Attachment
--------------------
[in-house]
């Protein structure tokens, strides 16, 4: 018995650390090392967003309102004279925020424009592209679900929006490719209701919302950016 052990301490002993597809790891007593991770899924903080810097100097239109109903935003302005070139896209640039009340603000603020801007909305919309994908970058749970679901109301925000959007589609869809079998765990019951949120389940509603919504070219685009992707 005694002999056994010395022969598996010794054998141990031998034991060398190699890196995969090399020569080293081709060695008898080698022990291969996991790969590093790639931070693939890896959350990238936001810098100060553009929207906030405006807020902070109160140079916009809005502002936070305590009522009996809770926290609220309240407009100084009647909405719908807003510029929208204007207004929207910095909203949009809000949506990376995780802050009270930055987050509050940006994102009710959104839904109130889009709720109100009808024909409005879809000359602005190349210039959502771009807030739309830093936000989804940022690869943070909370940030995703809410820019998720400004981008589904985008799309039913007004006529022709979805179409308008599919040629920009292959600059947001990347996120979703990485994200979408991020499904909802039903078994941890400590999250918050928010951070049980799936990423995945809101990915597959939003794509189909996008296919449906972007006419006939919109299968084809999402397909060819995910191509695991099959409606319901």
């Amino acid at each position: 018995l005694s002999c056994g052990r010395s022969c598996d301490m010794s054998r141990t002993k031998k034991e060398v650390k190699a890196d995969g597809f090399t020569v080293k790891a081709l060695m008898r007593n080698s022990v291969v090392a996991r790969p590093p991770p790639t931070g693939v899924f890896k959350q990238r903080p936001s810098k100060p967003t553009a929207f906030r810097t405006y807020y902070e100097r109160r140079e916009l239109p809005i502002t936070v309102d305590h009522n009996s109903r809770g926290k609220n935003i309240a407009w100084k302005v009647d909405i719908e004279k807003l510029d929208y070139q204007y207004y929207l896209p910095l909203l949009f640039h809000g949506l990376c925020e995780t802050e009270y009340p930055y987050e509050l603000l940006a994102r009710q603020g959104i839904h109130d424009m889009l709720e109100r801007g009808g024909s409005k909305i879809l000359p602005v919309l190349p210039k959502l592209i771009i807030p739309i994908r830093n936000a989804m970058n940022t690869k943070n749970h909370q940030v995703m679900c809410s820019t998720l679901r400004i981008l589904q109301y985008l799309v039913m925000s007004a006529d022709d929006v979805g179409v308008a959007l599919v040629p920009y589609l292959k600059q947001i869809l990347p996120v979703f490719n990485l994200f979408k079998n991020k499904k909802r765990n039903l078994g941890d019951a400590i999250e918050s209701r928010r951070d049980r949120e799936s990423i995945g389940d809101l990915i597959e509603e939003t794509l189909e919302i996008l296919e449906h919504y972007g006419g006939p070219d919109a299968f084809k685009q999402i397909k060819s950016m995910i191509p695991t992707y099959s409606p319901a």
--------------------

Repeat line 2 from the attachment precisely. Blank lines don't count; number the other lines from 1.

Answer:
């Protein structure tokens, strides 16, 4: 018995650390090392967003309102004279925020424009592209679900929006490719209701919302950016 052990301490002993597809790891007593991770899924903080810097100097239109109903935003302005070139896209640039009340603000603020801007909305919309994908970058749970679901109301925000959007589609869809079998765990019951949120389940509603919504070219685009992707 005694002999056994010395022969598996010794054998141990031998034991060398190699890196995969090399020569080293081709060695008898080698022990291969996991790969590093790639931070693939890896959350990238936001810098100060553009929207906030405006807020902070109160140079916009809005502002936070305590009522009996809770926290609220309240407009100084009647909405719908807003510029929208204007207004929207910095909203949009809000949506990376995780802050009270930055987050509050940006994102009710959104839904109130889009709720109100009808024909409005879809000359602005190349210039959502771009807030739309830093936000989804940022690869943070909370940030995703809410820019998720400004981008589904985008799309039913007004006529022709979805179409308008599919040629920009292959600059947001990347996120979703990485994200979408991020499904909802039903078994941890400590999250918050928010951070049980799936990423995945809101990915597959939003794509189909996008296919449906972007006419006939919109299968084809999402397909060819995910191509695991099959409606319901």